Newspaper article The Christian Science Monitor
An Evening with Coretta Scott King ; Bringing a Spiritual Perspective to Daily Life
I had the privilege recently of sitting at the dinner table with Coretta Scott King. It was a larger, more formal table than I'm accustomed to, in a larger, fancier home than mine. Waiters served us - that certainly never happens at my house! - and there were more forks next to my plate than I knew what to do with. Yet for all the grandeur of the setting, it was an intimate evening.
Mrs. King told stories - stories that answered our questions directly in some cases, obliquely in others. But with one exception, the answers weren't what mattered. The places we went, the people we met, the history we learned, mattered. Her eloquence, her elegance, her courage, mattered.
What amazed me even more, however, was not so much what she brought to the table but what she left behind. No trace of bitterness laced her words. No derision, no sarcasm, never a caustic tone. Even when she said, "I always knew someday the call would come" (referring to the call informing her of her husband's death), no rancor strained her voice or pinched her brow.
As the evening progressed, this absence of acrimony captured more and more of my attention. Since my own father's efforts to right social wrongs have, unfortunately, left him a bitter man, I wondered how Mrs. King had escaped a similar fate. She had faced infinitely more pressure and danger and devastation than my dad, yet there she sat, the picture of peace and hope. Finally, I asked, "How can you have gone through so much for a cause that has yet to be fully realized, and come out the other end with hope for the future and without bitterness over the past?"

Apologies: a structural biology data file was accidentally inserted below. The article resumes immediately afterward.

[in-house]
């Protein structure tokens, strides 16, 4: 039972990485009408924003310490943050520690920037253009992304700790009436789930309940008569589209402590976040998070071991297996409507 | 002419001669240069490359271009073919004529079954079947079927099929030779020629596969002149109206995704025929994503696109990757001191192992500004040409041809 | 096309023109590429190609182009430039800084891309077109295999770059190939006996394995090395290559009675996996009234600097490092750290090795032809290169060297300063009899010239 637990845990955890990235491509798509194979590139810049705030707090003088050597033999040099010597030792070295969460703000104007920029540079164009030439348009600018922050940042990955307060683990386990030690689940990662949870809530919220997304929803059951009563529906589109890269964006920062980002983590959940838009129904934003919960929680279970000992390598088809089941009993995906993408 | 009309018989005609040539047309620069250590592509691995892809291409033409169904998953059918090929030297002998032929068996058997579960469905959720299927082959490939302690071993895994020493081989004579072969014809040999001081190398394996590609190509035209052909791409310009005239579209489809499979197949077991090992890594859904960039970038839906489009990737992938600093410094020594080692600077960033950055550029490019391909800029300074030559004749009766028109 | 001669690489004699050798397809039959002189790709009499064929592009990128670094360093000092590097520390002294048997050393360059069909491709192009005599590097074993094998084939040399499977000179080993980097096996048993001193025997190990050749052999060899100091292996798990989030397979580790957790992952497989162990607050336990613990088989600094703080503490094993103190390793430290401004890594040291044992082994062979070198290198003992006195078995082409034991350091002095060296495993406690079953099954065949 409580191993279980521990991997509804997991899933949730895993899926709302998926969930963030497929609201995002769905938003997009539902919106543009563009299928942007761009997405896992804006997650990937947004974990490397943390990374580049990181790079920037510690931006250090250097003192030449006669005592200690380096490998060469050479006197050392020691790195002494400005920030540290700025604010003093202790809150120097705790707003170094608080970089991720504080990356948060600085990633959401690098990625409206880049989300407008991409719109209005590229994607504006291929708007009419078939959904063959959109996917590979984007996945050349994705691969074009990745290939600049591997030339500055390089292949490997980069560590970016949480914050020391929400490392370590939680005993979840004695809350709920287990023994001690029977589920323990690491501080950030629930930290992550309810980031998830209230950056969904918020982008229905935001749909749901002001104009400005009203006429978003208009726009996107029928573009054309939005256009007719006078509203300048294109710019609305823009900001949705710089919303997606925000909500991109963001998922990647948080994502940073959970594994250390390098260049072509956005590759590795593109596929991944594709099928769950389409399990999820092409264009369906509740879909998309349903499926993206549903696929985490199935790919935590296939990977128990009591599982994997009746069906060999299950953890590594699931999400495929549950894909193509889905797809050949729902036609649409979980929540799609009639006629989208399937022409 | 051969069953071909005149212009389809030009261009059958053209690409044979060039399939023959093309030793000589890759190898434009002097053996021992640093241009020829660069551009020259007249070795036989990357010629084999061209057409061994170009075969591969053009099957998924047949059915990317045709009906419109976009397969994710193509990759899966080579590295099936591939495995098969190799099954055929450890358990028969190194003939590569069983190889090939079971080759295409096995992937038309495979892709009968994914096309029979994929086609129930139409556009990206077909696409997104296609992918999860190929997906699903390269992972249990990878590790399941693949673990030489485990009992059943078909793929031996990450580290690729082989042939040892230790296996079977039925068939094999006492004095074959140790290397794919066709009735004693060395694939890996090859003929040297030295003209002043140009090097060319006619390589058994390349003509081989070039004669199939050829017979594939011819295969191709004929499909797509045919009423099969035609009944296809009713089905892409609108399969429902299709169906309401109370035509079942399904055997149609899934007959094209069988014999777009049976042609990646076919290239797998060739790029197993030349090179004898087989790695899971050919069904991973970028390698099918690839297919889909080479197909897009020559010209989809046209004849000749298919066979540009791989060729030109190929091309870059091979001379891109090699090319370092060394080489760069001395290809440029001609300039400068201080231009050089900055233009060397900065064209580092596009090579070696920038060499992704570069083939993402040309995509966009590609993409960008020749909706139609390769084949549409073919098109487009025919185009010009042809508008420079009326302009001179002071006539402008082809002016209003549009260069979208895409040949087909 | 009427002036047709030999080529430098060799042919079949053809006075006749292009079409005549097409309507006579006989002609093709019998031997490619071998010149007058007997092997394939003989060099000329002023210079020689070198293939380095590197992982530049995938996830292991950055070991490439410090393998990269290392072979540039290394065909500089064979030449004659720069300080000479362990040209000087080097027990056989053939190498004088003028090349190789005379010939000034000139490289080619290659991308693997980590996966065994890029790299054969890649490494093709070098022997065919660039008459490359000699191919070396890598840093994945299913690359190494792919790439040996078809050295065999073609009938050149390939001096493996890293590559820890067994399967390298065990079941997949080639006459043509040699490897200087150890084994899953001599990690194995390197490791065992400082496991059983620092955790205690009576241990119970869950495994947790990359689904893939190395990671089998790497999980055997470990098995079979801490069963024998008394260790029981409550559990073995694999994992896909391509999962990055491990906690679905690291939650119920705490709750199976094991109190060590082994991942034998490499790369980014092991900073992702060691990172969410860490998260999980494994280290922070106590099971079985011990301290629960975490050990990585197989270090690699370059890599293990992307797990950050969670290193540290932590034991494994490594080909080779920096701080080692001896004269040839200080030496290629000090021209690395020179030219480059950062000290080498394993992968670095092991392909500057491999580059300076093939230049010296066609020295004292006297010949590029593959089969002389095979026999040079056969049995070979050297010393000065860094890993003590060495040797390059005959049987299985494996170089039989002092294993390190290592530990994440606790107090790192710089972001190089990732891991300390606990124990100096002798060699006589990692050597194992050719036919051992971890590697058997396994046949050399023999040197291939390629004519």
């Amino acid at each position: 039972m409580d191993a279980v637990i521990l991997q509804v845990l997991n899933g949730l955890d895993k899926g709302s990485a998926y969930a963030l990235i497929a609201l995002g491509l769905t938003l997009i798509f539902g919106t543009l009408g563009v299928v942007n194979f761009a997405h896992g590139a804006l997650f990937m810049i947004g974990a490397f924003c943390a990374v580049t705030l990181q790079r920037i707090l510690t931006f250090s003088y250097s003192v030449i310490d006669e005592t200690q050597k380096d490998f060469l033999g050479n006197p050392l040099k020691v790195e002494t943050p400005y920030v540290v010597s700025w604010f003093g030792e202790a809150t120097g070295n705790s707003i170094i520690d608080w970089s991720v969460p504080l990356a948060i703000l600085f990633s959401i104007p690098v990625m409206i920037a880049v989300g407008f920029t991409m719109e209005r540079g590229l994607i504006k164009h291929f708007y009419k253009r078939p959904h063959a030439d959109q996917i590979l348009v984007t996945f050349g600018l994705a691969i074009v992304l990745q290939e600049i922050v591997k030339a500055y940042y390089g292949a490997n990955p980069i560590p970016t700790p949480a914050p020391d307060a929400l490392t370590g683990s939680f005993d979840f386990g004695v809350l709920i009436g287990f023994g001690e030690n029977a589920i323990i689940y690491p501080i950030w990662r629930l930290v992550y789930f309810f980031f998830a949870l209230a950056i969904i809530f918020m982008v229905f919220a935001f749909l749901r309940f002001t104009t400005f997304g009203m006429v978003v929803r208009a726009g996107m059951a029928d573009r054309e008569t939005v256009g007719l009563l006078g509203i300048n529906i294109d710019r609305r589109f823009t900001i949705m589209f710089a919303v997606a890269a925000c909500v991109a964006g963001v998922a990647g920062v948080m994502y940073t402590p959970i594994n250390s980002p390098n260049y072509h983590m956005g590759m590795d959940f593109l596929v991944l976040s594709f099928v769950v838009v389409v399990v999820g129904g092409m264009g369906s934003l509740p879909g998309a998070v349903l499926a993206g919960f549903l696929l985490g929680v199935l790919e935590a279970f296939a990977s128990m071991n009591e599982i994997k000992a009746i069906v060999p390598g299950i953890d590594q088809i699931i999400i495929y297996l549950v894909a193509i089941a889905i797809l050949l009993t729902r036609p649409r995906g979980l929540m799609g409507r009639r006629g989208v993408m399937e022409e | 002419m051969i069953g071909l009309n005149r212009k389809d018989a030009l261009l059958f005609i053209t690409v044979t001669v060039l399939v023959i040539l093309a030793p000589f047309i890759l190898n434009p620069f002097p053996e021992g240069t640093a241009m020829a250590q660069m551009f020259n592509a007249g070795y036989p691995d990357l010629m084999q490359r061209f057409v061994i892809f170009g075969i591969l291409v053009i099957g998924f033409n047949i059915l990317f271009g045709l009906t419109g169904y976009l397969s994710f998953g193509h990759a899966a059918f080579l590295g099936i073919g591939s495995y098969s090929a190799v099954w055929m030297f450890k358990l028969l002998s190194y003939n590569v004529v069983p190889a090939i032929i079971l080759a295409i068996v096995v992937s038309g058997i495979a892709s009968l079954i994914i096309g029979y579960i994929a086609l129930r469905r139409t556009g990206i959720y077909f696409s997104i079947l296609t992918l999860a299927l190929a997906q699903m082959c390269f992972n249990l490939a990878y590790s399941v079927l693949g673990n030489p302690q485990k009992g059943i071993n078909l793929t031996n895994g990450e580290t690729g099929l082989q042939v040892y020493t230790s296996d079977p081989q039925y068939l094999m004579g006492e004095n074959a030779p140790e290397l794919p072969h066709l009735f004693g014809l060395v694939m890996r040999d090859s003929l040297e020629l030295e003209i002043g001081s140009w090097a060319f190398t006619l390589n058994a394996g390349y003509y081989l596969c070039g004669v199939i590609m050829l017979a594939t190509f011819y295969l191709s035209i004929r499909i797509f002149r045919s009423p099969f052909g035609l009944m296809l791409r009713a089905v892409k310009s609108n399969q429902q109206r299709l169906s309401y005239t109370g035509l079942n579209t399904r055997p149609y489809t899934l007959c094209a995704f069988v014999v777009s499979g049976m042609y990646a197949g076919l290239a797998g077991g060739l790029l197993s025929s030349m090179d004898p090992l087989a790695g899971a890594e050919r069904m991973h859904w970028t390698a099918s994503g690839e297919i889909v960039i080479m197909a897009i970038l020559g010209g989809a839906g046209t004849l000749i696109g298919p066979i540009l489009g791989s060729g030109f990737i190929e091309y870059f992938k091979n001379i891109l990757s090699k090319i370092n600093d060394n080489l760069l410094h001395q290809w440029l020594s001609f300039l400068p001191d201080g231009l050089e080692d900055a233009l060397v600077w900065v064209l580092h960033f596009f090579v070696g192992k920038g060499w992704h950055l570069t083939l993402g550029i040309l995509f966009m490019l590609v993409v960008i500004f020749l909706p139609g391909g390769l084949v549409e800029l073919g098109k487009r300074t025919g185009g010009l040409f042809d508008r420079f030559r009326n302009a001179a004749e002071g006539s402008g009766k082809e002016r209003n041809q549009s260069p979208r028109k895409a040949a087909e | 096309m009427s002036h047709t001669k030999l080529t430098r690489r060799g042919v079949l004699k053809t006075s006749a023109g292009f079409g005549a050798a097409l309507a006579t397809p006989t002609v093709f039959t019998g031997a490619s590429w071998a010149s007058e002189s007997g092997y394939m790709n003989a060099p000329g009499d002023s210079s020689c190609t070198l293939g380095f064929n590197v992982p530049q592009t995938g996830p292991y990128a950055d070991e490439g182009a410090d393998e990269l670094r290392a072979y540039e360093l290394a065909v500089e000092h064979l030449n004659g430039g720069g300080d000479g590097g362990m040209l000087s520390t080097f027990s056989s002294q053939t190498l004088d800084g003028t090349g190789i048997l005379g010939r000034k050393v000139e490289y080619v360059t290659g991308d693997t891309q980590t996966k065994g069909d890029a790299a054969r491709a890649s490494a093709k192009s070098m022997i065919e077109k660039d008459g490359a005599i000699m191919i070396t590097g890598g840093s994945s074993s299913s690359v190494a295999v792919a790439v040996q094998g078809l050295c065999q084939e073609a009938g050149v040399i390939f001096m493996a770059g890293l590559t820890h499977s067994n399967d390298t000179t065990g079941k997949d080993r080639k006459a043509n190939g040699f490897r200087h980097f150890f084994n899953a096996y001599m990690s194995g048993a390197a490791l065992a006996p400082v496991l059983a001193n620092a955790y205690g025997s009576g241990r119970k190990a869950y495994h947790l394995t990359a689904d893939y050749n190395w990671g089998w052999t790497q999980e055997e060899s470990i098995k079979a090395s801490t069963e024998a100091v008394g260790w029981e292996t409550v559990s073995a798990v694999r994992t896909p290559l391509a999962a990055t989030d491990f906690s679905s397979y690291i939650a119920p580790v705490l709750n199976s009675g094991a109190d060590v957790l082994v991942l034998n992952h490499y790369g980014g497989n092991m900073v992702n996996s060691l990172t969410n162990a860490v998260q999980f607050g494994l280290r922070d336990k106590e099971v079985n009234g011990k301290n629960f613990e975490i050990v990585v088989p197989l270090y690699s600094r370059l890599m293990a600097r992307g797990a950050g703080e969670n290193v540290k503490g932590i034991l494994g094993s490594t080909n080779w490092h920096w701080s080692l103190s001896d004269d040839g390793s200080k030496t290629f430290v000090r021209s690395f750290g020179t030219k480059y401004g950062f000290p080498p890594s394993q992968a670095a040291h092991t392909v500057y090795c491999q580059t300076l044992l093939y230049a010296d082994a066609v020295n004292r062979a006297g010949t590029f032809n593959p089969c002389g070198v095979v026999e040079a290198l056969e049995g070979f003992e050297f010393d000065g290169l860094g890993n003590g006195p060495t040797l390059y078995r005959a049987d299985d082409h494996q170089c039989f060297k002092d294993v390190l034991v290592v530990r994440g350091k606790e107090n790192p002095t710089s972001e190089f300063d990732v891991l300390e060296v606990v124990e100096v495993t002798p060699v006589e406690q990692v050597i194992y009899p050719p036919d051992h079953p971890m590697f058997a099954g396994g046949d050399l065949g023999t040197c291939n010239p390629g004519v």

In response, Mrs. King referred briefly to the strength she derives from her Christian faith. She quickly continued, however, as if that first response were too obvious an answer: "I believe in the philosophy of nonviolence. That has kept me going."
She went on to speak of the power of this approach to change, of its global applicability, of its moral authority. As she spoke, I recalled a book of Martin Luther King's sermons I had recently read. In it, he defines nonviolence as love. Indeed, the title of the book is "Strength to Love. …